We hope that authorities in Vietnam will act soon. The residents in Hanoi deserve safe elevators and peace of mind.
Cash, Krugler and Fredericks began with a mission of service to our clients. Many of our clients come to us after traumatic events, seeking help for the life-altering changes they face in the future.
After Jacob Helvey sustained permanent and catastrophic brain damage in a preventable home elevator accident, his family turned to us for legal counsel. Jacob was injured by a defect that the elevator industry has been aware of for more than 80 years. Our first goal was to secure what the Helveys needed to care for their son. Our next goal was to prevent any other family from suffering as they did.
Meeting with Consumer Products Safety Commission
To that end, we traveled on our own in March 2014 to Washington, D.C., urging the United States Consumer Products Safety Commission to address the deadly defect in home elevators. In November of that year, we partnered with The Safety Institute to petition the CPSC to initiate mandatory rulemaking to set safety standards for residential elevators.
We are proud of our partnership with The Safety Institute. The organization’s mission is to address hazards and defects that are underserved by other advocates and their organizations. TSI believes that preventing injury and emphasizing product safety is one of the foundations of a healthy and productive society and an important means of reducing healthcare costs.
The team at The Safety Institute provides direct grants to organizations and individuals who are dedicated to examining evidence-based research, programs, evaluations and studies of product safety and injury prevention. TSI seeks out areas that other organizations don’t serve. Residential elevator accidents, while devastating, are rare. But the children and families impacted by these accidents deserve advocates as devoted as The Safety Institute.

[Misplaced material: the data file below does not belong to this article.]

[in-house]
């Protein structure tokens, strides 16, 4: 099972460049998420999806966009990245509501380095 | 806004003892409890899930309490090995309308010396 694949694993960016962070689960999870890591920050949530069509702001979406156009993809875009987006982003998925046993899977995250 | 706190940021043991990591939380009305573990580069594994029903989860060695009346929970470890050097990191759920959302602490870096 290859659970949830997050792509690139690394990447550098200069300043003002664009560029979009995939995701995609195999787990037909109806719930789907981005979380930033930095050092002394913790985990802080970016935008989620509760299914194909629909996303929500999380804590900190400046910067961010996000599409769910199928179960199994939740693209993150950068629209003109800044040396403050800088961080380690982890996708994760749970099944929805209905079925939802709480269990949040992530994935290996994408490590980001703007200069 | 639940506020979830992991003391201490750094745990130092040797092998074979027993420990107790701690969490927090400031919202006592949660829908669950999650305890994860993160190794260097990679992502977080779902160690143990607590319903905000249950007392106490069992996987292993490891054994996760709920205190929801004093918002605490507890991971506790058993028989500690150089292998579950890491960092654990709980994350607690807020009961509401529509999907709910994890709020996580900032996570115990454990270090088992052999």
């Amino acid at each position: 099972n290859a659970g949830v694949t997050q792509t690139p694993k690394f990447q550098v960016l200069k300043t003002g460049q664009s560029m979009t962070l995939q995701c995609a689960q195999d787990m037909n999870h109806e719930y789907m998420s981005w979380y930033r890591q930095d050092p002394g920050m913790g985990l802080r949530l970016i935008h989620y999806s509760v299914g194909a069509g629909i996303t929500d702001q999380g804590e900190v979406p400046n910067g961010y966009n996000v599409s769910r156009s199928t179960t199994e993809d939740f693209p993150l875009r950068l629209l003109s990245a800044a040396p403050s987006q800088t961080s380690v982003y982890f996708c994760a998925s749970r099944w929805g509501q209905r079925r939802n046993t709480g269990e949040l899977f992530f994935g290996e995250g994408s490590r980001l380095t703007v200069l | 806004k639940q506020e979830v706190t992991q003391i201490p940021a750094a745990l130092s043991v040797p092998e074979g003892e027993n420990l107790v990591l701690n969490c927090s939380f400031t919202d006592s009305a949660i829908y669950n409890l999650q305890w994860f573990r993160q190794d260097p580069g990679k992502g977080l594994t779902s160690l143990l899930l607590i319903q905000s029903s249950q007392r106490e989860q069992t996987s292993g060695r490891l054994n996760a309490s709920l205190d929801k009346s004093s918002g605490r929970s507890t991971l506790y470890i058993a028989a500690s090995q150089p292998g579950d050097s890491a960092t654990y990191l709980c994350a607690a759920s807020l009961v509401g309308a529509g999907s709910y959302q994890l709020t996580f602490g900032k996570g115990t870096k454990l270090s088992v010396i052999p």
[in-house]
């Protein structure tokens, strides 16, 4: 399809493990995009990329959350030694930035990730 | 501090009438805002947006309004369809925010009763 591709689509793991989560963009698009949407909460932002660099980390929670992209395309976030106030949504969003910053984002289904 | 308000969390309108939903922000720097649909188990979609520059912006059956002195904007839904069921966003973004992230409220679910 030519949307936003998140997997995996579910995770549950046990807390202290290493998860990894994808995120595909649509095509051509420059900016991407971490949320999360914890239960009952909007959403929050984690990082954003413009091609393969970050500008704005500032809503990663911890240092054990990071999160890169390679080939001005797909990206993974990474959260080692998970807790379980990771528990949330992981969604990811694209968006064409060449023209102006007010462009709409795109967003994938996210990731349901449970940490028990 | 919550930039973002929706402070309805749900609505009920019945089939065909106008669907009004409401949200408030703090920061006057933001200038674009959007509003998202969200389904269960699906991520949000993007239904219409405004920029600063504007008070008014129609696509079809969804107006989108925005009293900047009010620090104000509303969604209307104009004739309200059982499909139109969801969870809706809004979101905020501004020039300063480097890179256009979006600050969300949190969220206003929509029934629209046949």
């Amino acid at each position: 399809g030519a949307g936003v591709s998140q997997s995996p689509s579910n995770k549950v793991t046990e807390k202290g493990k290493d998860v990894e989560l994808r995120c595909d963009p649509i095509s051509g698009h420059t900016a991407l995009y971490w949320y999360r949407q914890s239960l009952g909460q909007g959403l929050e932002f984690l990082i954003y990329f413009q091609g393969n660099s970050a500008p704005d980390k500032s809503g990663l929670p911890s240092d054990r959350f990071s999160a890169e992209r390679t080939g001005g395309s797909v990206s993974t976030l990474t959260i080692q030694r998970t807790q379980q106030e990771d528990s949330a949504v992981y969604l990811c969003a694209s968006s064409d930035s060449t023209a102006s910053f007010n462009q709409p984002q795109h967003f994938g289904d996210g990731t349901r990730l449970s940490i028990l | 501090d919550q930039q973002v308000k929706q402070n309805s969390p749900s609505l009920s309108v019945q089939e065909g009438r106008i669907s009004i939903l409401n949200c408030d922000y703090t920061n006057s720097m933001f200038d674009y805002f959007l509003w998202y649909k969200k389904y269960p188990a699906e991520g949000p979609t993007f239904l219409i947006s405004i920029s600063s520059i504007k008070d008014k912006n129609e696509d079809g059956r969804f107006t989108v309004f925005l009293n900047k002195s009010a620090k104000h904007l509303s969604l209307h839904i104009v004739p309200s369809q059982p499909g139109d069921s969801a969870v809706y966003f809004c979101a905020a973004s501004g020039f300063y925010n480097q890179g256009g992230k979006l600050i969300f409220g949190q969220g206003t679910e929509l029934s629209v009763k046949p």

We were proud to partner with The Safety Institute last year in our quest to make home elevators safer. We hope that in 2015, we’ll see the fruit of our labors in the form of safer home elevators.
-Andy Cash, Dave Krugler and Alwyn Fredericks
The Super Bowl is almost here. While most of America is stocking up on cold drinks and snacks to serve on the big night, the Seahawks and the Patriots are watching tapes and running drills. The pros have a job to do while the rest of us gear up for the Big Game.
Football is a rough game, much beloved by fans and players. Loyal football fans are ready to watch a close game, full of big hits and hard-fought downs. But we wonder if the anticipated hits will look a little different this year.
Concerns over head injuries sustained playing football have grown over the last decade. Years ago, a player who suffered a mild concussion might’ve been described as “having his bell rung” and sent back onto the field after a short break. Our fears for players and their safety has grown as our understanding of brain injuries and concussions increases.